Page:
Tech

Netflix offers $2 billion in debt to fund more original content

Key Points
  • Netflix announced it plans to offer $2 billion in debt to fund the creation of original content and other expenses.
  • The company routinely raises debt to fuel content spending.
  • Netflix faces intense competition from the launch of new streaming services.
Netflix Co-founder, Chairman & CEO Reed Hastings attends a Q&A during a Transatlantic Forum in Lille, France.
Sylvain Lefevre | Getty Images

Netflix is raising another $2 billion in debt to fund additional content creation and other expenses, the company announced Monday. Shares of Netflix closed up 1%. 

The company routinely raises debt to help fuel its growing library of original TV shows and movies. Netflix in April offered $2 billion in new debt after issuing another round of notes several months earlier.

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Netflix's cash burn is likely to continue as it faces rising competition from the launch of rival streaming platforms like Apple's Apple TV+ and Disney's Disney+, as well as NBCUniversal's Peacock and WarnerMedia's HBO Max. In its third-quarter earnings report last week, the company downplayed the threat of these new streaming services, saying its multibillion-dollar content budget allows it to take "bold swings" on new projects when necessary.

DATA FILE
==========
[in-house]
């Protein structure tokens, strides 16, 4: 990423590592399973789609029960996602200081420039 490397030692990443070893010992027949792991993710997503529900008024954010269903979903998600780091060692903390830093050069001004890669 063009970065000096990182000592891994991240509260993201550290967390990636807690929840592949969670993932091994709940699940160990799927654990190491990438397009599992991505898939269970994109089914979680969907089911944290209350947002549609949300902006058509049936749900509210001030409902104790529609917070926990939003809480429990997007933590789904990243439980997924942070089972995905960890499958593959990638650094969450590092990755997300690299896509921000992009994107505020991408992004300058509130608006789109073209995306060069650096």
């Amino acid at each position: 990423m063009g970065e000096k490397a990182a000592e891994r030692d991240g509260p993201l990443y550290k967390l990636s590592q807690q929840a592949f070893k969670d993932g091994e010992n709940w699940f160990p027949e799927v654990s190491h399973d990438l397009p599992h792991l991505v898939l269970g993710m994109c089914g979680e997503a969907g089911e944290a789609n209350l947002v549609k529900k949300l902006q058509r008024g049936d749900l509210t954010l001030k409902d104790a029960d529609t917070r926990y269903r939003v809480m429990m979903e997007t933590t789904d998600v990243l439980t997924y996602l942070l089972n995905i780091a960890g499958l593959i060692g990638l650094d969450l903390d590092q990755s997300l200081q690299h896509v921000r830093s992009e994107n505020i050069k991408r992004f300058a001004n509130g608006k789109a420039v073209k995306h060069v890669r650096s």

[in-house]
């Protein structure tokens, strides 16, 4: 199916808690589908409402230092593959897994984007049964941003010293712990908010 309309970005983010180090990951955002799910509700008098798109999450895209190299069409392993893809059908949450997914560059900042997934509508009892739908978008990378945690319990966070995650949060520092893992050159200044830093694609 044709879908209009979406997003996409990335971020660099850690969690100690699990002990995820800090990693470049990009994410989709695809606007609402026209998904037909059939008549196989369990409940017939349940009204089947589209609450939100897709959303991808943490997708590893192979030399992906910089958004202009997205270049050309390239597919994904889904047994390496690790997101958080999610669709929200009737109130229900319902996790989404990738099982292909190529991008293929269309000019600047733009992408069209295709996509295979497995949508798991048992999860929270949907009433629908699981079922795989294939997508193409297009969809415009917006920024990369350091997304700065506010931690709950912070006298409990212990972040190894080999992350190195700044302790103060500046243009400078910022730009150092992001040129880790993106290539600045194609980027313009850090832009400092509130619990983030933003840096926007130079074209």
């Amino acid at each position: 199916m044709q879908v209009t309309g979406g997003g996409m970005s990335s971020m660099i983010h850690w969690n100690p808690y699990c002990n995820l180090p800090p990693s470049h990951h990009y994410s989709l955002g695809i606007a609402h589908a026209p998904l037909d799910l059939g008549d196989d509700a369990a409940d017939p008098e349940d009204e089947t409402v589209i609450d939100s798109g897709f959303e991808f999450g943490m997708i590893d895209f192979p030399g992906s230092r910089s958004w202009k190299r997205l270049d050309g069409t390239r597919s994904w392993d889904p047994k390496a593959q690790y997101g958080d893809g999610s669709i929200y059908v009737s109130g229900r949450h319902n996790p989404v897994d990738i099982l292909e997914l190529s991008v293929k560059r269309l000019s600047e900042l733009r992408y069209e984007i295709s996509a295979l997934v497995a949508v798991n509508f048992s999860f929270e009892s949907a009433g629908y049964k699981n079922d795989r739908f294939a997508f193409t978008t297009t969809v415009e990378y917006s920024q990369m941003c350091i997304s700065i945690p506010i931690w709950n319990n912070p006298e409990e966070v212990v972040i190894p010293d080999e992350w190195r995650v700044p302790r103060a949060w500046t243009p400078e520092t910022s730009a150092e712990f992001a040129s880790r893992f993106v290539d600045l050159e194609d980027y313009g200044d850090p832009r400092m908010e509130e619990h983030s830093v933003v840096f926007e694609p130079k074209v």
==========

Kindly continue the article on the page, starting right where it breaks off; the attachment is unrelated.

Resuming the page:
Earlier this year, Netflix said it expects its cash burn to peak in 2019 before it will start to taper off. The company reiterated that prediction in its letter to shareholders, saying it will be able to "fund more of our content spending internally," which should result in improved free cash flow in 2020.

Netflix said it plans to use the proceeds to fund "content acquisitions, production and development, capital expenditures, investments, working capital and potential acquisitions and strategic transactions." Netflix said the interest rate, maturity date and other terms of the offering will be determined by negotiations between the company and the initial purchasers.

Disclosure: NBC is part of NBCUniversal, the parent company of CNBC.

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